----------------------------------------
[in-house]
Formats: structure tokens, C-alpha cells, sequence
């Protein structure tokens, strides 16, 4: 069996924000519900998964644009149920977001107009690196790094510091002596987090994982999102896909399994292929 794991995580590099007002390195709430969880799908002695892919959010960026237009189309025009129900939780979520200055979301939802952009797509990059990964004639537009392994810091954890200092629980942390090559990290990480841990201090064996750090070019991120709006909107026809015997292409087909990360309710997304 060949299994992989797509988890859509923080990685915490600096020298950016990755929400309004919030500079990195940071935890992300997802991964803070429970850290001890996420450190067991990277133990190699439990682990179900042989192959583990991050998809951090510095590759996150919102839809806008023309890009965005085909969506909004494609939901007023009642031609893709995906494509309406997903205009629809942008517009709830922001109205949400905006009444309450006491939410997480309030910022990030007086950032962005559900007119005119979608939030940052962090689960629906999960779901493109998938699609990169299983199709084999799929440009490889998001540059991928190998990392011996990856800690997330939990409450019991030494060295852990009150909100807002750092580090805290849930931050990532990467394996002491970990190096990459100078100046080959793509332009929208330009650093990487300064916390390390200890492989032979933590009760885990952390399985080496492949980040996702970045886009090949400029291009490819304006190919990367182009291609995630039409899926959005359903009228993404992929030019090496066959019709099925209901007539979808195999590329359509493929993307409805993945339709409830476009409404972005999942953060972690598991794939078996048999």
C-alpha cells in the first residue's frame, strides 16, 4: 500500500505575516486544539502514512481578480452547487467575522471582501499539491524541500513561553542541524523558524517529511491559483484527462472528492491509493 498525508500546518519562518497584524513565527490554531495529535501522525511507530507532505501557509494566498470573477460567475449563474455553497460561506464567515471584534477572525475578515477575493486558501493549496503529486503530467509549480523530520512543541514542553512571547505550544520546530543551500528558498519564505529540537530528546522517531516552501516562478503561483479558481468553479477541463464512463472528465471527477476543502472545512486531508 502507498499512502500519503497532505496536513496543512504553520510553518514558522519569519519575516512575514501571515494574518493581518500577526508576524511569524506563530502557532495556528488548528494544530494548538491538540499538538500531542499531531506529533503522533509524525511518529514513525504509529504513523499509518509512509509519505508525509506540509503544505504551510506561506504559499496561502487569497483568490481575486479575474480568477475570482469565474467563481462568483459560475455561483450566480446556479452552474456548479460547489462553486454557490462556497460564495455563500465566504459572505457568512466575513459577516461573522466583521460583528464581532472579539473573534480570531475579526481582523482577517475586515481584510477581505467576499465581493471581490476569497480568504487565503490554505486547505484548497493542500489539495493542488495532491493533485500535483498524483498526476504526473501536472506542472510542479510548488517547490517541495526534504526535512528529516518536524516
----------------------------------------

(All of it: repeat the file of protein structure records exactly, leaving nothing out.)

[in-house]
Formats: structure tokens, C-alpha cells, sequence
């Protein structure tokens, strides 16, 4: 069996924000519900998964644009149920977001107009690196790094510091002596987090994982999102896909399994292929 794991995580590099007002390195709430969880799908002695892919959010960026237009189309025009129900939780979520200055979301939802952009797509990059990964004639537009392994810091954890200092629980942390090559990290990480841990201090064996750090070019991120709006909107026809015997292409087909990360309710997304 060949299994992989797509988890859509923080990685915490600096020298950016990755929400309004919030500079990195940071935890992300997802991964803070429970850290001890996420450190067991990277133990190699439990682990179900042989192959583990991050998809951090510095590759996150919102839809806008023309890009965005085909969506909004494609939901007023009642031609893709995906494509309406997903205009629809942008517009709830922001109205949400905006009444309450006491939410997480309030910022990030007086950032962005559900007119005119979608939030940052962090689960629906999960779901493109998938699609990169299983199709084999799929440009490889998001540059991928190998990392011996990856800690997330939990409450019991030494060295852990009150909100807002750092580090805290849930931050990532990467394996002491970990190096990459100078100046080959793509332009929208330009650093990487300064916390390390200890492989032979933590009760885990952390399985080496492949980040996702970045886009090949400029291009490819304006190919990367182009291609995630039409899926959005359903009228993404992929030019090496066959019709099925209901007539979808195999590329359509493929993307409805993945339709409830476009409404972005999942953060972690598991794939078996048999």
C-alpha cells in the first residue's frame, strides 16, 4: 500500500505575516486544539502514512481578480452547487467575522471582501499539491524541500513561553542541524523558524517529511491559483484527462472528492491509493 498525508500546518519562518497584524513565527490554531495529535501522525511507530507532505501557509494566498470573477460567475449563474455553497460561506464567515471584534477572525475578515477575493486558501493549496503529486503530467509549480523530520512543541514542553512571547505550544520546530543551500528558498519564505529540537530528546522517531516552501516562478503561483479558481468553479477541463464512463472528465471527477476543502472545512486531508 502507498499512502500519503497532505496536513496543512504553520510553518514558522519569519519575516512575514501571515494574518493581518500577526508576524511569524506563530502557532495556528488548528494544530494548538491538540499538538500531542499531531506529533503522533509524525511518529514513525504509529504513523499509518509512509509519505508525509506540509503544505504551510506561506504559499496561502487569497483568490481575486479575474480568477475570482469565474467563481462568483459560475455561483450566480446556479452552474456548479460547489462553486454557490462556497460564495455563500465566504459572505457568512466575513459577516461573522466583521460583528464581532472579539473573534480570531475579526481582523482577517475586515481584510477581505467576499465581493471581490476569497480568504487565503490554505486547505484548497493542500489539495493542488495532491493533485500535483498524483498526476504526473501536472506542472510542479510548488517547490517541495526534504526535512528529516518536524516